The overriding implication for teachers was the effective use of video technology. The value and efficacy of this study revealed a number of key points: planning how teachers delivered their evidenced-based teaching and learning program effectively, the use of books, whiteboards and live video to deliver material in each virtual sessions and the length of the lesson (ideally 30 to 45 minutes long). Lead researcher, Dr Saskia Kohnen, observed that more research would be needed, to compare face-to-face and online interventions: "We don’t have good data that has been peer-reviewed on whether this is an effective delivery mode. That is a gap our research is filling. Nevertheless, there might also be children who don’t benefit from this kind of delivery. We need to learn more about this."
Teachers planning online learning opportunities for their students obviously need to take into account the level of reading engagement and student ability when planning online lessons in addition to logistical considerations such as time of day, length of online session and the scope of activities students are to undertake. Engagement with learning material, but an awareness of the ability of students to achieve outcomes necessary to produce specific learning goals, is the overriding aim. Lastly, the choice of medium of delivery, for example online as opposed to an eLearning approach, is also an important consideration that relates directly to the efficacy and impact of the learning experience for the student.
Implications of online learning for students and parents
Regardless of the wealth of research into teaching and learning in a classroom context, more recent research in the area of online learning is slowly emerging. Online learning’s use during the pandemic has created fertile ground for more sustained investigation. For that reason, this article is provocative in suggesting that while online learning might appear to be a panacea for alternate means and mediums of learning, further research needs to be conducted into the efficacy and impact of online learning.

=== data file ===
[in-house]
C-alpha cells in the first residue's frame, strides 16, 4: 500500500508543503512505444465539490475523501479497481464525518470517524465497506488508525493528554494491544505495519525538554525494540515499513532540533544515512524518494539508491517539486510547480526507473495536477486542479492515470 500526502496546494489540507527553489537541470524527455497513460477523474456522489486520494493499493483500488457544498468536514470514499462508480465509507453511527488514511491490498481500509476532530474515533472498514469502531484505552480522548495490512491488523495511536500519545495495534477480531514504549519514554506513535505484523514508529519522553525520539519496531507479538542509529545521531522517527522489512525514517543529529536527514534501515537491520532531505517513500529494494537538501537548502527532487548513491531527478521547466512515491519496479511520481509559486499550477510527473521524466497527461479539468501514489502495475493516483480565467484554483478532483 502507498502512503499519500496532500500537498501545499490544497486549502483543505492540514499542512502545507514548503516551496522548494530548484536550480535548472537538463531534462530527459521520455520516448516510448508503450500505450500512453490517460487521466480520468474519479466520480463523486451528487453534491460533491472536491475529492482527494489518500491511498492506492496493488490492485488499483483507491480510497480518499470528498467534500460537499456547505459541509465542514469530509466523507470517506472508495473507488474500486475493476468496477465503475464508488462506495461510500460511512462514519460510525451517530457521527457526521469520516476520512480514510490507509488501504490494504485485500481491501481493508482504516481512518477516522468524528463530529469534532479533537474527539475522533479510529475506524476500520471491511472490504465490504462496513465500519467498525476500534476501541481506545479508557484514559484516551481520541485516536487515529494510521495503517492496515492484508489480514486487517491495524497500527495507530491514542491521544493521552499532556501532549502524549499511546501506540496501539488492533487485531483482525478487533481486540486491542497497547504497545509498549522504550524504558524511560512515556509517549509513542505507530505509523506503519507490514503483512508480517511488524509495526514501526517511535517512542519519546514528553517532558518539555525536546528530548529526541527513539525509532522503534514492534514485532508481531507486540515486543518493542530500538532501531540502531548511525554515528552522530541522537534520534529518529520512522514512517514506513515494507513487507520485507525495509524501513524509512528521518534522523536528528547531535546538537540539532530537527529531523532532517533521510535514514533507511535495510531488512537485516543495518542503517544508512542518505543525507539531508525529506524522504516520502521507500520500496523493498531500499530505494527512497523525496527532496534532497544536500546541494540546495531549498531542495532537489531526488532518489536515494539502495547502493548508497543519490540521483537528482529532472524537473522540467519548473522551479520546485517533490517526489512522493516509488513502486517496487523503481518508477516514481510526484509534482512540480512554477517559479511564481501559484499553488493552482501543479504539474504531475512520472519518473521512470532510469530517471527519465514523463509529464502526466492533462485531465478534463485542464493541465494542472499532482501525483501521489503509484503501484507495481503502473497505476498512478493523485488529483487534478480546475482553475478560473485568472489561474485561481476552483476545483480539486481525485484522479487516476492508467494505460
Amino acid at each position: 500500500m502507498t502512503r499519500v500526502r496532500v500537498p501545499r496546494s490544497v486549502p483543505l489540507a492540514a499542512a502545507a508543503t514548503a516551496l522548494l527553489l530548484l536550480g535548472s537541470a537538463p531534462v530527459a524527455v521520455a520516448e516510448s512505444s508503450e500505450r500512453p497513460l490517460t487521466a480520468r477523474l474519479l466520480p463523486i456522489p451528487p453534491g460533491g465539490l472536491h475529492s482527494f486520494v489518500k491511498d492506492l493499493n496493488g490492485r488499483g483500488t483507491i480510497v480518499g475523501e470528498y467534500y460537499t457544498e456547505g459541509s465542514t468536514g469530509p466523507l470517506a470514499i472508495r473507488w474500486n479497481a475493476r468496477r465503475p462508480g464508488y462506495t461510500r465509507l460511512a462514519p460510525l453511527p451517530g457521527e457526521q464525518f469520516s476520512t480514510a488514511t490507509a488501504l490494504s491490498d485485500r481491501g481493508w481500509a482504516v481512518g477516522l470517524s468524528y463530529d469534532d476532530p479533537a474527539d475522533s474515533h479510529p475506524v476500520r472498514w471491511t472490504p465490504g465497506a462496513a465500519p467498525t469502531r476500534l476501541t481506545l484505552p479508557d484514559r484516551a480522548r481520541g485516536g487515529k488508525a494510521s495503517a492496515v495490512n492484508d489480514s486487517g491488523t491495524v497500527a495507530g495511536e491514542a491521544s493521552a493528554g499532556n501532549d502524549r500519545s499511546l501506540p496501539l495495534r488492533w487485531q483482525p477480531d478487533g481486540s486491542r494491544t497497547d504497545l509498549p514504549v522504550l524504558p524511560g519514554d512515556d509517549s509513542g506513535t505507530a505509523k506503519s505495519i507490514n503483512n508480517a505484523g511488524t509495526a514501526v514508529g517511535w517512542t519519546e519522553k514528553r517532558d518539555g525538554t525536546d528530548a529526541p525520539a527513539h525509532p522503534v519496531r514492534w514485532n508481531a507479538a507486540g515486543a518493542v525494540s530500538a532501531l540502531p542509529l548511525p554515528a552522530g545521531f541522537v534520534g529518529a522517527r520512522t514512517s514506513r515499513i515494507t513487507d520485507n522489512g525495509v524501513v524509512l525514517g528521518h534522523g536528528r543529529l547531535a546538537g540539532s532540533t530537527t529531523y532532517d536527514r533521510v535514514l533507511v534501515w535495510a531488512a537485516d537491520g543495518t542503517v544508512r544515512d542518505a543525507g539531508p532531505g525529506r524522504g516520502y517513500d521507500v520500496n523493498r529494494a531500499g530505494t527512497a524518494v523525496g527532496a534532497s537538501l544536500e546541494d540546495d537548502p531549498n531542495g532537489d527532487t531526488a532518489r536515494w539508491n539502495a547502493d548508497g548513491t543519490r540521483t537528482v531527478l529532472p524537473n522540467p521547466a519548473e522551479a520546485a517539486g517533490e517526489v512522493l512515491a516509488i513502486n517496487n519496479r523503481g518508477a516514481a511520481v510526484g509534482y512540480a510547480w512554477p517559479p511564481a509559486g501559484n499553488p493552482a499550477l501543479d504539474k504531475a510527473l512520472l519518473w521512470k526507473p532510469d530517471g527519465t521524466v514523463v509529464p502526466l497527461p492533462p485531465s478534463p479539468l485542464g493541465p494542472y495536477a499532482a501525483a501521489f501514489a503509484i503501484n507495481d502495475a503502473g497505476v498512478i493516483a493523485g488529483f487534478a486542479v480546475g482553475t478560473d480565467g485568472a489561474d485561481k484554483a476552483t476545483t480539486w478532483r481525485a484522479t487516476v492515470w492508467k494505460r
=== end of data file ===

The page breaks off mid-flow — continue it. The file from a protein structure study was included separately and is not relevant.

Preliminary emerging findings, however, suggest that students develop discriminatory frameworks for using online platforms through online learning experiences rather than by direct teaching of these frameworks. Direct teaching towards a discriminatory framework may be counter-productive if the student has insufficient online learning experience to incorporate what is being taught. The role of parents is integral in the development of online learning experience while parental restriction, like teacher intervention, may be counter-productive.
Further investigations emphasise the interaction between students’ existing worlds of experience, beliefs, thinking and knowledge as they try to make sense of their world and experiences and the educational outcomes that teachers seek their students to accomplish. Research data suggests that pre-existing knowledge is strongly influential and its identification is one of the central challenges of teaching within an online context. The importance of a supported online learning experience cannot be over-emphasised in the development of the student. In meeting this demand, teachers are increasingly required to display an informed, enthusiastic and discriminating breadth of digital teaching knowledge and experience that is uncalled for in the wider society.